Incidents of ASB in Wallsend reduced by almost 50 per cent in four months when North Tyneside Council and the neighbourhood policing team set out to engage with young residents more effectively through outreach, early intervention and a new drop-in centre.
The local context
In 2019 the Police and Crime Commissioner (PCC) for Northumbria, Kim McGuinness, set up a Violence Reduction Unit. As well as leading partnership work across the Northumbria area around issues such as early intervention and youth diversion, the unit provides funding to organisations and projects that use a public health approach to reduce crime and ASB.
North Tyneside Council was among the organisations to receive PCC funding in 2019/20, with a grant of £130,000 to steer teenagers away from involvement in ASB and crime. There was a particular focus on the town of Wallsend and its large residential area of Howdon, which have high levels of deprivation. Wallsend has a rich history – the name refers to its location at the eastern end of Hadrian’s Wall, the edge of the Roman Empire.
Listening to young people
Half of the grant (£65,000) was used to convert unused space in a council customer contact centre in Wallsend into a base for local police, youth workers and community protection officers to work from. The neighbourhood policing team moved here from their headquarters on the outskirts of town. The new base has enabled more effective multi-agency working to prevent and deal with ASB and crime.
The other half of the funding is being channelled into projects to reduce youth-related crime and ASB. Using the name ‘Project Vita’, this work stream has engagement with young people at its heart. The team now provides more out-of-hours and weekend outreach support in the community. For the first six weeks this outreach included asking young people what provision they would like to see in the town.
Outreach also provides a chance to identify vulnerable young people, ensuring timely referral to the Early Help team. Where ASB, alcohol or drug use are identified there is immediate follow-up with a visit to the family home the next day, linking the family into early and preventative support from relevant partners.
Young people said they didn’t want a traditional youth club but needed a dry, warm place to go, with wi-fi, where they could feel safe and listen to music without being moved on. Space was identified at the Denby Centre in Howdon, a building housing some council services. A drop-in facility staffed by youth workers was created on Thursday, Friday and some Saturday evenings. About 70 young people used this facility each evening, with an age range between eight and 16.
Impact and outcomes
Within four months, ASB in Wallsend had reduced by 47.8 per cent. The drop-in sessions stopped when the first COVID-19 lockdown began, although outreach and referrals started again later in 2020. For this reason, and because incidents of ASB in the lockdown periods were likely to be lower anyway, it was difficult to measure the effectiveness of this work for the next year or so.
Richie Mitchell, Community and Public Space Protection Manager at North Tyneside Council, said: “We had great feedback from local residents in Wallsend, particularly when the centre was open. It really showed what old-fashioned youth development work and policing can do, with a focus on prevention, early intervention and addressing the root causes of involvement in ASB.”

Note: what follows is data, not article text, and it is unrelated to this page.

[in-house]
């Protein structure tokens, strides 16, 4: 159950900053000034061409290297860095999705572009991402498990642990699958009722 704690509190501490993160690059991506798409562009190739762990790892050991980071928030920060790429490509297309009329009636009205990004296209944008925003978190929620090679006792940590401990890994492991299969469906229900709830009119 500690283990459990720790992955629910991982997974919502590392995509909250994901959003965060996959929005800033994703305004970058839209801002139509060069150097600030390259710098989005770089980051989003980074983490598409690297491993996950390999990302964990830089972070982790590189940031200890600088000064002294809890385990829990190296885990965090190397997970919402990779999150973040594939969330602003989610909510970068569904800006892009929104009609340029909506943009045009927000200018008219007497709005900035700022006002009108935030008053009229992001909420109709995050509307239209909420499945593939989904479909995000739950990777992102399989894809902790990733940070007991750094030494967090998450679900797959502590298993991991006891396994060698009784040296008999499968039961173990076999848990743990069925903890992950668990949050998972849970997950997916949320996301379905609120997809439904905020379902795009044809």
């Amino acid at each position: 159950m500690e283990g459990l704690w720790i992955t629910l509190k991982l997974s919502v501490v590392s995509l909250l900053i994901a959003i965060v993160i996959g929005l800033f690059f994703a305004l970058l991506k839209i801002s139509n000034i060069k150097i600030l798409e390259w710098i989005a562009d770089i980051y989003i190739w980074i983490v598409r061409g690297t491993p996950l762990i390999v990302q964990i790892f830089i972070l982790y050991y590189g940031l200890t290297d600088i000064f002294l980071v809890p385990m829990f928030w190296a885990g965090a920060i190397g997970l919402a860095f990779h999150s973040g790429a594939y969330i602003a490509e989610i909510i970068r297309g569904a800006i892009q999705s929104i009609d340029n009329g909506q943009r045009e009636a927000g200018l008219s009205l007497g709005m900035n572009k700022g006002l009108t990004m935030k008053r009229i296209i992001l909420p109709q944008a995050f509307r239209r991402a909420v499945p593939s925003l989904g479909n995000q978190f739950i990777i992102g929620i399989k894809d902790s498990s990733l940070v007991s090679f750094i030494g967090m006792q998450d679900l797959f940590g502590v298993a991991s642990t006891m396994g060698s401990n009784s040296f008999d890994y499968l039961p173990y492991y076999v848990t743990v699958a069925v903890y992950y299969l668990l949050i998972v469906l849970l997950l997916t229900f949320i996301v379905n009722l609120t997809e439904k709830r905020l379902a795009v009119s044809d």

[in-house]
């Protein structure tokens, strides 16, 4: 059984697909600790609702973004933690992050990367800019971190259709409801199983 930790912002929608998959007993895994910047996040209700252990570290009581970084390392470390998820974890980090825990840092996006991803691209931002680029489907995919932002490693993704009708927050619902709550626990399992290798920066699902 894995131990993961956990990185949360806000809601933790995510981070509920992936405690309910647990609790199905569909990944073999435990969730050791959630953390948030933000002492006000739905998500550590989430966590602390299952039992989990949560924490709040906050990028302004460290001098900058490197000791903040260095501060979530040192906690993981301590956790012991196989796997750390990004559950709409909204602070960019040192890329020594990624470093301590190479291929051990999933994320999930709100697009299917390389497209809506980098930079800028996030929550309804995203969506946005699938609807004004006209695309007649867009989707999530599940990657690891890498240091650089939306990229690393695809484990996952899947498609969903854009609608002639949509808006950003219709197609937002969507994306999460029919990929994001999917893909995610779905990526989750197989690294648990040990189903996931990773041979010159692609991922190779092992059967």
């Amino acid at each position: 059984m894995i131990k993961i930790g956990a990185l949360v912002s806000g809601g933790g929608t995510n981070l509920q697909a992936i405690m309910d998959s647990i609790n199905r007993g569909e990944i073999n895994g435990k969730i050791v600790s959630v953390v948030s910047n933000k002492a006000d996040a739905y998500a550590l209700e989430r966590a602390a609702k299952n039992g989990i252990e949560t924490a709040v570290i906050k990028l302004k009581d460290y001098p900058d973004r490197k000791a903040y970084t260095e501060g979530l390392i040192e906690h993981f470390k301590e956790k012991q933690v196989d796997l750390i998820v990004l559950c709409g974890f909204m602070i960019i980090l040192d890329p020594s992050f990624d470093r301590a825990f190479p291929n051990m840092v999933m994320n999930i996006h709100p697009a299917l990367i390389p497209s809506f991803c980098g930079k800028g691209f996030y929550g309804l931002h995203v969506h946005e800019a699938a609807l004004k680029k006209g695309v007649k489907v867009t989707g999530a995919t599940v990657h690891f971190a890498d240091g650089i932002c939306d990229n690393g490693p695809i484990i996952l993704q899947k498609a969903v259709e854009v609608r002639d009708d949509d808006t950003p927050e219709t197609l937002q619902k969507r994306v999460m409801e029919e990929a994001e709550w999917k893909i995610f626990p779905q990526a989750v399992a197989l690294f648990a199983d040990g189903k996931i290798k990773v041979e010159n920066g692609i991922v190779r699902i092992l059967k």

Councillor Carole Burdis, Cabinet Member for Community Safety and Engagement, said the success of the initiative so far was testament to the hard work and dedication of the community protection staff, the police and other community partners.
“North Tyneside remains one of the safest places in the country to live. We maintain that by working constructively with young people – helping them to understand the consequence of their actions and to make more positive decisions in future.”
Project Vita was originally funded for three months from the start of 2020 but is still going strong. The original funding was stretched (partly because of reduced activity during lockdown periods) and further funding has been secured within the council.
By engaging young people in conversations about what they need, providing a safe place for them to gather and intervening early when this is required, the partners have been successful in diverting vulnerable young people away from ASB, supporting them to fulfil their potential and helping local residents to feel safer.
Both North Tyneside Council and the police are now bringing elements of Project Vita into their day-to-day work. There are plans to re-open the drop-in centre on Thursday and Friday nights. On Saturdays a new operation will begin, with a council community support officer and a police officer using a CCTV van to visit places where young people gather – to engage with them and provide a sense of safety, as well as looking out for trouble.
This will take the work borough-wide rather than just focusing on Wallsend and Howdon. ASB here is seasonal, with more incidents in the coastal locations in the summer and inland in the winter, so it makes sense to use this flexible ‘rolling’ provision – with flexibility on the days of the week, as well as the locations visited.
- People often design the services they think young people want, rather than what they actually want – so effective engagement was critical in getting these positive results.
- The world moves quickly, and what young people may have needed 10 years ago is not what will work for them now.
- Young people will take ownership and responsibility for something if they are trusted.
- Young people don’t always feel safe from their peers, and hanging around in larger groups can help them feel safer – they don’t realise that large groups can look intimidating to other residents.